If you have more than mild bruising and swelling, see your doctor. “You want to rule out a minor fracture, bone contusion, or a torn ligament, since these usually don’t heal on their own,” says Steven L. Haddad, M.D., a senior attending physician at the Illinois Bone & Joint Institute.
Prevent recurrences. Within the first 48 to 72 hours, begin gentle exercises such as foot circles (20 rotations clockwise and 20 counterclockwise) twice daily. These help you get back to activities you enjoy sooner, Haddad notes.
The NATA study also found that balance exercises are important for reducing the rate of reinjury. (Go to acsm.org or ask your doctor whether you’d benefit from physical therapy.) If you have already had repeat sprains, have your doctor recommend at-home exercises or physical therapy.
Do colds seem to stick around for weeks or turn into bronchitis? Almost two-thirds of adults who had at least two episodes of bronchitis over five years were actually found to have mild asthma, according to a study in the Annals of Allergy, Asthma & Immunology.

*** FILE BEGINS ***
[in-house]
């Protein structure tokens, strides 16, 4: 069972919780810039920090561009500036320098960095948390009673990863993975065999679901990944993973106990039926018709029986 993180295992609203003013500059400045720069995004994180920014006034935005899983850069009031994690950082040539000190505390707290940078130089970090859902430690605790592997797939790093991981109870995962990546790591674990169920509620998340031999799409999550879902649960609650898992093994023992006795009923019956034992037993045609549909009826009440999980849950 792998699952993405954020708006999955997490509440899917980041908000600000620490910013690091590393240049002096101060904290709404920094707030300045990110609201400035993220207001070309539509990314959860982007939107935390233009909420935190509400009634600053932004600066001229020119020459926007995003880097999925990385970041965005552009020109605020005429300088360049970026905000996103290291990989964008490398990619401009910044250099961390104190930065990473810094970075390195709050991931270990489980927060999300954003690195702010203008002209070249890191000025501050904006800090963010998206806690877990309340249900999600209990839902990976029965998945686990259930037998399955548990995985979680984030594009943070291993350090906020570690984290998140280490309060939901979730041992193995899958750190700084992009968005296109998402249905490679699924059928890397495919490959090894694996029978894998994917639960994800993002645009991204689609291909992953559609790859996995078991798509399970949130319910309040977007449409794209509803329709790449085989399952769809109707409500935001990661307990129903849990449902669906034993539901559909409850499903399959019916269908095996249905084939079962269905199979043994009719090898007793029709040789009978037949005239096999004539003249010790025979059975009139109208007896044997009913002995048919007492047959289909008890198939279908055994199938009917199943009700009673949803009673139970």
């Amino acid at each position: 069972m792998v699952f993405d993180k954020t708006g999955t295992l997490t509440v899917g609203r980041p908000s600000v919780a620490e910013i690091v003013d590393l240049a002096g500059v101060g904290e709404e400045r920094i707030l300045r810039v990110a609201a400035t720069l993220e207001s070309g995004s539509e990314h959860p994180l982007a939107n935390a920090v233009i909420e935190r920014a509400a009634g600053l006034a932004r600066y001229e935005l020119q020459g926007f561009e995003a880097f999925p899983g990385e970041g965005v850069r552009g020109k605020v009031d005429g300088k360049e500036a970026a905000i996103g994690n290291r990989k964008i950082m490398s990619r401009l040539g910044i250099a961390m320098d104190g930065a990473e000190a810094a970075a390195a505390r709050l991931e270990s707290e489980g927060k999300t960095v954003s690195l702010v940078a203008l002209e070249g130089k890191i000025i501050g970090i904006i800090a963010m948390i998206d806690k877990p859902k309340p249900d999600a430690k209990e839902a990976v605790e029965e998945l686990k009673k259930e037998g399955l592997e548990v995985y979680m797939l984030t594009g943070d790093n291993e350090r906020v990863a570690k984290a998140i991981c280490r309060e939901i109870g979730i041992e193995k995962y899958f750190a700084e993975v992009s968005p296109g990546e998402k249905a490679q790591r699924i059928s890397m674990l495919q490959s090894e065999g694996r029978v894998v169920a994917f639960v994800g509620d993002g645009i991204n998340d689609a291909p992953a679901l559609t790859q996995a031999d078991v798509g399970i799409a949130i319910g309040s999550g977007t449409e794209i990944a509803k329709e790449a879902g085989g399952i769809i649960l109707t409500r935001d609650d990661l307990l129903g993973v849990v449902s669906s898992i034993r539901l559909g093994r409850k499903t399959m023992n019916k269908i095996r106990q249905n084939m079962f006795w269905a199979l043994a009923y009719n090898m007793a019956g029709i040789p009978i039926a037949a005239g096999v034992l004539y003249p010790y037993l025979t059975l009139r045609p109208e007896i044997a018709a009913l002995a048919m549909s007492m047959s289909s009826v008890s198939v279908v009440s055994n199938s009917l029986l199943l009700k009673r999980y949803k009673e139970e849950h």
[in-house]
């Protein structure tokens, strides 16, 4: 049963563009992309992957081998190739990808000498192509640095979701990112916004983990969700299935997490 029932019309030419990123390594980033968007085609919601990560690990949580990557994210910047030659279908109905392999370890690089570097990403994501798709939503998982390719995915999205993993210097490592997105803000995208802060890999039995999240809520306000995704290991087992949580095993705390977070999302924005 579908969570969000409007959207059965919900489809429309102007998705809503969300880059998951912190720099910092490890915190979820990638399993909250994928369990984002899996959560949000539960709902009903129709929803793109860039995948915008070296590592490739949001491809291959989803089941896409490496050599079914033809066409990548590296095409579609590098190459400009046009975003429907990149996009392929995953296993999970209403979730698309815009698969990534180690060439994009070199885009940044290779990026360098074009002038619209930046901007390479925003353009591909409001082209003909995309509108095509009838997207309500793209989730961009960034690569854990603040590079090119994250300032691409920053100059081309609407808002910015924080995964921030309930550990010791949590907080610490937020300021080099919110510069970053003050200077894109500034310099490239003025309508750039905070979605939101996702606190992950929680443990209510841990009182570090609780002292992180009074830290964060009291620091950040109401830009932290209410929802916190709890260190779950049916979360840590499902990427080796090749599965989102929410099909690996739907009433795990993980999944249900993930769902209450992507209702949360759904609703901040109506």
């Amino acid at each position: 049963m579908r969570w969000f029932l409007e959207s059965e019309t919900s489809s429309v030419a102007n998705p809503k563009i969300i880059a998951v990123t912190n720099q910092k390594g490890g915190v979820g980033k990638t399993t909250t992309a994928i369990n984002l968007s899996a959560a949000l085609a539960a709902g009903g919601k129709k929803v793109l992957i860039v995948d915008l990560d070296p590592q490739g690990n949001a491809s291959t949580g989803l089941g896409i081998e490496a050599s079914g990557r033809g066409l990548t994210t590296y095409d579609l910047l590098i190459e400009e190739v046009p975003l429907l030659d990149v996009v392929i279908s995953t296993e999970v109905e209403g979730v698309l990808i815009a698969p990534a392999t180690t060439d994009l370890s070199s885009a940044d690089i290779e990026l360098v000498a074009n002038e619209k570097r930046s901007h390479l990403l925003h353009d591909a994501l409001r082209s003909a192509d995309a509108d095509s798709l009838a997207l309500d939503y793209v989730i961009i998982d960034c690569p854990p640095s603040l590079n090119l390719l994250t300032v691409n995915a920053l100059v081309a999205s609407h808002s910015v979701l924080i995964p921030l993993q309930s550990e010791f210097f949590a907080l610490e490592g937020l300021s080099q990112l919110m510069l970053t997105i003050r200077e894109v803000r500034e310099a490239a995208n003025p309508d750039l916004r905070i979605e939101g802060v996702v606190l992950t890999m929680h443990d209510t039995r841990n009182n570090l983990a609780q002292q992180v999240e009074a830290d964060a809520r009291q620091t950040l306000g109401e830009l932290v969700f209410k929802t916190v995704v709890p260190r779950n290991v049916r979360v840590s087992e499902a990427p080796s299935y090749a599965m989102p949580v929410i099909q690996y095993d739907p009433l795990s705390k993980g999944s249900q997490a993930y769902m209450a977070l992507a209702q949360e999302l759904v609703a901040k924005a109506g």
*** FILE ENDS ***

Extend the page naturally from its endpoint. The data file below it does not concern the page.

“A simple cold can inflame your lower airways, exacerbating asthma symptoms such as a cough and chest tightness,” explains Bradley E. Chipps, M.D., president-elect of the American College of Allergy, Asthma & Immunology.
Treat it right. See your primary care physician if a wet cough from a cold lasts more than 10 days. “It’s not uncommon for someone with undiagnosed mild asthma to complain that a cough from a viral infection lingers for many weeks or even months,” Chipps says. Your doctor can order tests such as spirometry to determine whether you have asthma.